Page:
How to effectively manage a remote team in wartime • TechCrunch

Business owner always says that every company has to go through a real crisis before it becomes a real business. All the big companies we know have gone through some major crisis in their lifetime and they are still in the game. There is a lot of research on crisis management out there, but none of them tell us how to manage a company in times of war.

Our company never saw a real crisis before February 2022. Even before we did, however, I always told my team: “Every company is a company. There are times of sunshine and times of crisis.”

When the Russo-Ukrainian War began on February 24, all Ukrainian businesses faced a crisis. I will use our example to explain how we deal with it.

Here are six tips for managing an effective team in war.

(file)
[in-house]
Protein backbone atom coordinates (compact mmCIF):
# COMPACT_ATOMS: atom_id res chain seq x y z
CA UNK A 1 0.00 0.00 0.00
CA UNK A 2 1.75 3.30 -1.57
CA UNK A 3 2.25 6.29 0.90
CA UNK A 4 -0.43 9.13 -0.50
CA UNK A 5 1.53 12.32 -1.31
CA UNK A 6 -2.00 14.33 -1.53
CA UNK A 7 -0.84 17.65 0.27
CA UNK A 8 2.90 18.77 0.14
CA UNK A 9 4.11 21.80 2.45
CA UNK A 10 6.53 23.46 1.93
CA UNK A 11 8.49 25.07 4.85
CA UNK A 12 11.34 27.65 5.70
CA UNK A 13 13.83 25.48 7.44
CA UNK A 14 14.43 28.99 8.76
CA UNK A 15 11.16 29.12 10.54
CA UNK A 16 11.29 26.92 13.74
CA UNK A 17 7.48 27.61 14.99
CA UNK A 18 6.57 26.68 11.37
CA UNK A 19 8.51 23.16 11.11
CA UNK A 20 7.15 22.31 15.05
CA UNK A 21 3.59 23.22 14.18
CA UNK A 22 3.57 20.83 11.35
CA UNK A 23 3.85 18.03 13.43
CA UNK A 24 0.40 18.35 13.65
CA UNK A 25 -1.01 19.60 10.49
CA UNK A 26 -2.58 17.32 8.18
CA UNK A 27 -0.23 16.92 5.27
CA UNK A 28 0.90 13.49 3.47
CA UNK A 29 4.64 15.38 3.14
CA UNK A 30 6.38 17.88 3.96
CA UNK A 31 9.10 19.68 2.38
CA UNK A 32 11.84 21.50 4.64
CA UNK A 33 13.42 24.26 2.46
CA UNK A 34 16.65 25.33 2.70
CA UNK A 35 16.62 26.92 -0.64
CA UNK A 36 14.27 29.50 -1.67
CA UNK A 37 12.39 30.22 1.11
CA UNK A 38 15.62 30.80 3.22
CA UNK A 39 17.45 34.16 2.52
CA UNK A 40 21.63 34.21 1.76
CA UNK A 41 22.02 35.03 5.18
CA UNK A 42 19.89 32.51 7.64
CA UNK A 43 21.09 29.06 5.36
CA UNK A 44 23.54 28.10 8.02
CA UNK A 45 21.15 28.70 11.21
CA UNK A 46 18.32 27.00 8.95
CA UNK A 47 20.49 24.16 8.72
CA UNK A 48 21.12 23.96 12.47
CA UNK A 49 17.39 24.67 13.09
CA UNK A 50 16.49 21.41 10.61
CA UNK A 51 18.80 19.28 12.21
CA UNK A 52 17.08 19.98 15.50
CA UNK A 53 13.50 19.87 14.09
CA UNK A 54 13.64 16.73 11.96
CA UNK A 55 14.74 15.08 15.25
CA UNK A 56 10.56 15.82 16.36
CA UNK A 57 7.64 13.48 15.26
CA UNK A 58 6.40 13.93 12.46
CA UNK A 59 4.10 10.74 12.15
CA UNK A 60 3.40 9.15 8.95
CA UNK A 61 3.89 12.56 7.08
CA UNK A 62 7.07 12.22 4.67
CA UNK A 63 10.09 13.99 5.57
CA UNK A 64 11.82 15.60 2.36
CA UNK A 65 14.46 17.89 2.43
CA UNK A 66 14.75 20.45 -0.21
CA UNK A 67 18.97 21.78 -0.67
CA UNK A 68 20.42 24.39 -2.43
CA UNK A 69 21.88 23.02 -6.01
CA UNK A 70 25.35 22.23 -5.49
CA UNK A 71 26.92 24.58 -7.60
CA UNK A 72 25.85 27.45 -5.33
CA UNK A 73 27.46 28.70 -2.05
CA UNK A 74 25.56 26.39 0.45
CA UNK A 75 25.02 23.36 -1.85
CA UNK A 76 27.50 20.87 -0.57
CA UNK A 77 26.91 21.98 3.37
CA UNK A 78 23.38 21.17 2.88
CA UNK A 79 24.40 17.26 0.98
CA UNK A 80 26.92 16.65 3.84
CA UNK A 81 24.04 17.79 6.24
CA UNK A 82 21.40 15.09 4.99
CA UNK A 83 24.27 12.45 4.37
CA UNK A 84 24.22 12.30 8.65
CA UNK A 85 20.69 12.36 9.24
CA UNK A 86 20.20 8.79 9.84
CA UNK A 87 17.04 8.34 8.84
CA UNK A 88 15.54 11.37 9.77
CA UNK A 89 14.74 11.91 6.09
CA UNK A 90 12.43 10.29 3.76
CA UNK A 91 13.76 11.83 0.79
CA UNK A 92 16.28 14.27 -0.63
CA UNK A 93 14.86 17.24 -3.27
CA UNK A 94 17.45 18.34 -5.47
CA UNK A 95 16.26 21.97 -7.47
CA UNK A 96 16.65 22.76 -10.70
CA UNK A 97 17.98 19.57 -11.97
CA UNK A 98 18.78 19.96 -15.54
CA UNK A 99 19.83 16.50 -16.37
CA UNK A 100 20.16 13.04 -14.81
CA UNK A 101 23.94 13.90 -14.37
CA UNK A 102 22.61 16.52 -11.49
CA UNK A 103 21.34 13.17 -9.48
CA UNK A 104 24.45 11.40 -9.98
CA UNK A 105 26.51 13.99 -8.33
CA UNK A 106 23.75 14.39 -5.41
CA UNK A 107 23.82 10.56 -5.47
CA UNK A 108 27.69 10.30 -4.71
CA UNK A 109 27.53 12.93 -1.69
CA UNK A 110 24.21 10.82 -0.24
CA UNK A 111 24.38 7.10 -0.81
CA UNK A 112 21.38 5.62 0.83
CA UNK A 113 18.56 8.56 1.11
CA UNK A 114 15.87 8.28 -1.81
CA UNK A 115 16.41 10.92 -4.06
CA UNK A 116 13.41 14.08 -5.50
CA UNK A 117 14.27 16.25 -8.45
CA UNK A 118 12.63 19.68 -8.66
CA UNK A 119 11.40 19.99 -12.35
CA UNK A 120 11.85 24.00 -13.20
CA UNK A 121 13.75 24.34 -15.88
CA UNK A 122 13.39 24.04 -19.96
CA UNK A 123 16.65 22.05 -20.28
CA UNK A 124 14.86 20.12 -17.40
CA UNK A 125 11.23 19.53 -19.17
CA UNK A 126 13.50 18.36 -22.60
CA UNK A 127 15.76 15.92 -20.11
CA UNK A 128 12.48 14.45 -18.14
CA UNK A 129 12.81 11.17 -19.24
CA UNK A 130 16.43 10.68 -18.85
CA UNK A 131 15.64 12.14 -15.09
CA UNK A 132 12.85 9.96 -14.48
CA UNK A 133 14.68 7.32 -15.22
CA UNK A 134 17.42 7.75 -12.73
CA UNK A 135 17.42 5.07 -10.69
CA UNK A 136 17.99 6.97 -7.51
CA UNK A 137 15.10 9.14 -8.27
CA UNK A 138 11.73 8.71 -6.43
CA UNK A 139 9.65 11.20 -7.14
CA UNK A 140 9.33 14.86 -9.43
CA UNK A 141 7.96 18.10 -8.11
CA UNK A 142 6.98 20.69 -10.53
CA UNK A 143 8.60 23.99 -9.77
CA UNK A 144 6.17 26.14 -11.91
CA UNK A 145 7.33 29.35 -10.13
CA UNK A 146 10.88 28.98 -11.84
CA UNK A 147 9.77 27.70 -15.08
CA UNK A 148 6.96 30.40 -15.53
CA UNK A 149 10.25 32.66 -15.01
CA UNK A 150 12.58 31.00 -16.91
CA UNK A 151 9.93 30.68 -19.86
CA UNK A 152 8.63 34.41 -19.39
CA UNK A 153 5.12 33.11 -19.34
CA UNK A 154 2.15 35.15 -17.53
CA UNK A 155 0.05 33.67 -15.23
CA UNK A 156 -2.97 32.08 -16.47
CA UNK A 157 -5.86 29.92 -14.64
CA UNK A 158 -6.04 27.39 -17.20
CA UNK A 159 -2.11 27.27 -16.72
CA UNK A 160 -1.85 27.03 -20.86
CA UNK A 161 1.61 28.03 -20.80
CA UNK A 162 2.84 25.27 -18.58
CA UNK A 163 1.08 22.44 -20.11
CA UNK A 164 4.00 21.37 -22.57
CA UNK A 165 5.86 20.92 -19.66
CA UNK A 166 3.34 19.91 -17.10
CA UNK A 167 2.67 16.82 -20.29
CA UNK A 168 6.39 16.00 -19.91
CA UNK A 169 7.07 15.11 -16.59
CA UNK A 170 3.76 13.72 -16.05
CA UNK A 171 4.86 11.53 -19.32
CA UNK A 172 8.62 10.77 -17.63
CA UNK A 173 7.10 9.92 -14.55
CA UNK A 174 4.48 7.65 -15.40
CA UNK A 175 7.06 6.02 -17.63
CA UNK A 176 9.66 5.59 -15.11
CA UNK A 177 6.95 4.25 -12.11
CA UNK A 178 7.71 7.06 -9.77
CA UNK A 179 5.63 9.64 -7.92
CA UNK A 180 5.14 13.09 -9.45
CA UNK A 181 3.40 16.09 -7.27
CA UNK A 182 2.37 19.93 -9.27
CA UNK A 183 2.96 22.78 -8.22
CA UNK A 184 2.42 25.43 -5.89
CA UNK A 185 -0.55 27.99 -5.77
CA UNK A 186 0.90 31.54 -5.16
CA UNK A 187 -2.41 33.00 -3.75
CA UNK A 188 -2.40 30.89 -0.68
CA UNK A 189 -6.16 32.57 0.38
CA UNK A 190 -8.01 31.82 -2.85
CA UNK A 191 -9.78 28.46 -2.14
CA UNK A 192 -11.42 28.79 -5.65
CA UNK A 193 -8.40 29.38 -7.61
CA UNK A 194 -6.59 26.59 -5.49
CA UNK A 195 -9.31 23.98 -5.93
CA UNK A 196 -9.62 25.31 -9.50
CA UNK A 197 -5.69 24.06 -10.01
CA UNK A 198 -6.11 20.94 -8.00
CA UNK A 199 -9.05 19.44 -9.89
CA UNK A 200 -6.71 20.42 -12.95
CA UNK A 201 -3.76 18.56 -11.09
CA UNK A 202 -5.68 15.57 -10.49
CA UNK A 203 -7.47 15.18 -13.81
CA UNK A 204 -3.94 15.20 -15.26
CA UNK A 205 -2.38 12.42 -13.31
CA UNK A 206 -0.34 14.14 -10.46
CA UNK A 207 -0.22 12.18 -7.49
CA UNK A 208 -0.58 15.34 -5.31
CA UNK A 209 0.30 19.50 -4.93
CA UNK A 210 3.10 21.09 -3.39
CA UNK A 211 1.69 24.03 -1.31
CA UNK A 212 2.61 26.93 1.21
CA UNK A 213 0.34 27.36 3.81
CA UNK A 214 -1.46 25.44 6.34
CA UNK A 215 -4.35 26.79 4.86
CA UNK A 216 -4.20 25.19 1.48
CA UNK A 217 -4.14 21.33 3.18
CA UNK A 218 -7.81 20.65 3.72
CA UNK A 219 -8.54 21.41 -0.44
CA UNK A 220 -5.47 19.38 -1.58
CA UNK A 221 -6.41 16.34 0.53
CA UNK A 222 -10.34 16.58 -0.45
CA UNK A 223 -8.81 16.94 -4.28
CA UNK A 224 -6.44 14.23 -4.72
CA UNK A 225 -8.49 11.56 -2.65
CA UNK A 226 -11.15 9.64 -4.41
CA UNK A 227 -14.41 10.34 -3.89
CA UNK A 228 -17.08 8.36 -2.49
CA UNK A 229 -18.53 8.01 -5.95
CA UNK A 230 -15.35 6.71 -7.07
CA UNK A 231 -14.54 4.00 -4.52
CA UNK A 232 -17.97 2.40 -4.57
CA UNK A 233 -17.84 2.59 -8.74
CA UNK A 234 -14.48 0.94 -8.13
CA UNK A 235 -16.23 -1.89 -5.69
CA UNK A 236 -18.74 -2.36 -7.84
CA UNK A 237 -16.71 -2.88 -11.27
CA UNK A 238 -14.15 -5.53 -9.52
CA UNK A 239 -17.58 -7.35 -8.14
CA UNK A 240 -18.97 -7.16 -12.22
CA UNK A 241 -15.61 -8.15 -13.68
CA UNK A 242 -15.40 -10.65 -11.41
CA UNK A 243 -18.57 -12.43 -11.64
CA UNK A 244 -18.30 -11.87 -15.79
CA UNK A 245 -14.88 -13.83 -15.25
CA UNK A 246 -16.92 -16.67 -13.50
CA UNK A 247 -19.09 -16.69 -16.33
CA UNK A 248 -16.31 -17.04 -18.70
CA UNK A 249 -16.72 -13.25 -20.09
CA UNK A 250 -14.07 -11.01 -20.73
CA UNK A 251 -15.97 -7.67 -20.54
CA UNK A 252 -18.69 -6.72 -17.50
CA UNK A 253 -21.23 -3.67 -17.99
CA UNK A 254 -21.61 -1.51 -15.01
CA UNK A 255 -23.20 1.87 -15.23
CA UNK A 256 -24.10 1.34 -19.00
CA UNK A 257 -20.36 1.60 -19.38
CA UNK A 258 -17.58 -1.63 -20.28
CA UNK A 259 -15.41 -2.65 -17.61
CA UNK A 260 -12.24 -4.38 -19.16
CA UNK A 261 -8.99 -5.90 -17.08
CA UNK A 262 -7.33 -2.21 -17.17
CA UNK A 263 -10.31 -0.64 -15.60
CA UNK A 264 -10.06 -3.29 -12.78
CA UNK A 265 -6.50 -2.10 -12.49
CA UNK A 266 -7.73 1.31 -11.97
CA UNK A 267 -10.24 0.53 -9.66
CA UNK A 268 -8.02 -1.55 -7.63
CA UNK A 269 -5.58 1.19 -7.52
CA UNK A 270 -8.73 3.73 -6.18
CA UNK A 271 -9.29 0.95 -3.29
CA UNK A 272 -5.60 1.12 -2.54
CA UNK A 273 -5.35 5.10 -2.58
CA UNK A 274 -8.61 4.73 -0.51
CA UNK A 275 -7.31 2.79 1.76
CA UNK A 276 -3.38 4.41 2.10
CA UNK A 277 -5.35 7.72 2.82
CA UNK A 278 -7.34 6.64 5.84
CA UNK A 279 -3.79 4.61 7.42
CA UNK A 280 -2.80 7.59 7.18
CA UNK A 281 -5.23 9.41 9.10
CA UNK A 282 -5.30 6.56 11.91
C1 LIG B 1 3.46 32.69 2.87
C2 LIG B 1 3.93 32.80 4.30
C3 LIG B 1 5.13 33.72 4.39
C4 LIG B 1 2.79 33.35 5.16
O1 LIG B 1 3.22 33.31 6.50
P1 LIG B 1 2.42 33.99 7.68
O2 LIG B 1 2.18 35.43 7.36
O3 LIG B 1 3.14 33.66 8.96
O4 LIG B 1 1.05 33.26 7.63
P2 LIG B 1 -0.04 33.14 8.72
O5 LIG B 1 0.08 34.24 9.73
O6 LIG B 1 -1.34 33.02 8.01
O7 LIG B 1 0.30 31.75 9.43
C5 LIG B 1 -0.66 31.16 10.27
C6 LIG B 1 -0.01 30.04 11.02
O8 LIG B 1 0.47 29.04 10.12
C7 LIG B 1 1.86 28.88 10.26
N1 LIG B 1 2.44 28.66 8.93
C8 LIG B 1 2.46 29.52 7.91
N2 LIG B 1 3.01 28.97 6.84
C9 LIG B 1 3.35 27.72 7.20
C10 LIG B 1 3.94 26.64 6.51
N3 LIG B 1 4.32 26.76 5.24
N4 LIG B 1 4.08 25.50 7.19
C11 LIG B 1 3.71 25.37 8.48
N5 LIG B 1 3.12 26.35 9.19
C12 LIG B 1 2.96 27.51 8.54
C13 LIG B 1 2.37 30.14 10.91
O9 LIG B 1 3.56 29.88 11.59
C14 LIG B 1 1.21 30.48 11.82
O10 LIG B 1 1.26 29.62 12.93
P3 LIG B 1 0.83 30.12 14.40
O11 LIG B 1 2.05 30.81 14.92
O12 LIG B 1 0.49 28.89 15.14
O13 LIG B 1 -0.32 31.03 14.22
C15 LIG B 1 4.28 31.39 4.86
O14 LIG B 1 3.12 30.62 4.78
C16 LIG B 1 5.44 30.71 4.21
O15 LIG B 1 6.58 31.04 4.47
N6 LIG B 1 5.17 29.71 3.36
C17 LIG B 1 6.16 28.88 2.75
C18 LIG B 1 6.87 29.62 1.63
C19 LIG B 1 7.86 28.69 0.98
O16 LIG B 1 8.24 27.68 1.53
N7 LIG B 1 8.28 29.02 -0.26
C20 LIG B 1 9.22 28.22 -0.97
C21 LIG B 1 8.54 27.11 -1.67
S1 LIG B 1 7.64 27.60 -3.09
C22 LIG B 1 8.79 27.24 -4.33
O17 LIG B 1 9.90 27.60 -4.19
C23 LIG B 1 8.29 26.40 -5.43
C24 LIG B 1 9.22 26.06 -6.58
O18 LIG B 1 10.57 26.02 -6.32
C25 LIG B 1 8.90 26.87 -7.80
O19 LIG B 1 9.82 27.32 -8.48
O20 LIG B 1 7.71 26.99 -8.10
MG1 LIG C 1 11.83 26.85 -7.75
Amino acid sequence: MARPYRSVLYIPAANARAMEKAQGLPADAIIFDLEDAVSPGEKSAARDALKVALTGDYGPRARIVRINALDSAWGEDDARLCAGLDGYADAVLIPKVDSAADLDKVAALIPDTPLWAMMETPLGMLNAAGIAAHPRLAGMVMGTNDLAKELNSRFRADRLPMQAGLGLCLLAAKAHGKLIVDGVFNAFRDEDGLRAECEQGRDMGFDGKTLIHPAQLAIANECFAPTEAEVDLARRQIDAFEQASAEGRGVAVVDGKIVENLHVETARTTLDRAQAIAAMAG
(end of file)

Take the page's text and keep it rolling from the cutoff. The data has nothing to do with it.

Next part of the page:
Set up an emergency communication channel

In such volatile times, people will ask for a lot of updates on what is happening. When people don’t know what’s going on, there’s a void that can be filled with rumors or disinformation.

To avoid this, you must establish a special communication channel that operates around the clock. For example, slack notifications can be automatically turned off outside of business hours, so make sure you use the channel your team uses most often so they’re less likely to miss important announcements.

This seems like an easy and obvious step, but it is the most effective way to help your team when they feel lost or disoriented, which is only natural when there is a war going on. around them.

Communicate with your team twice as often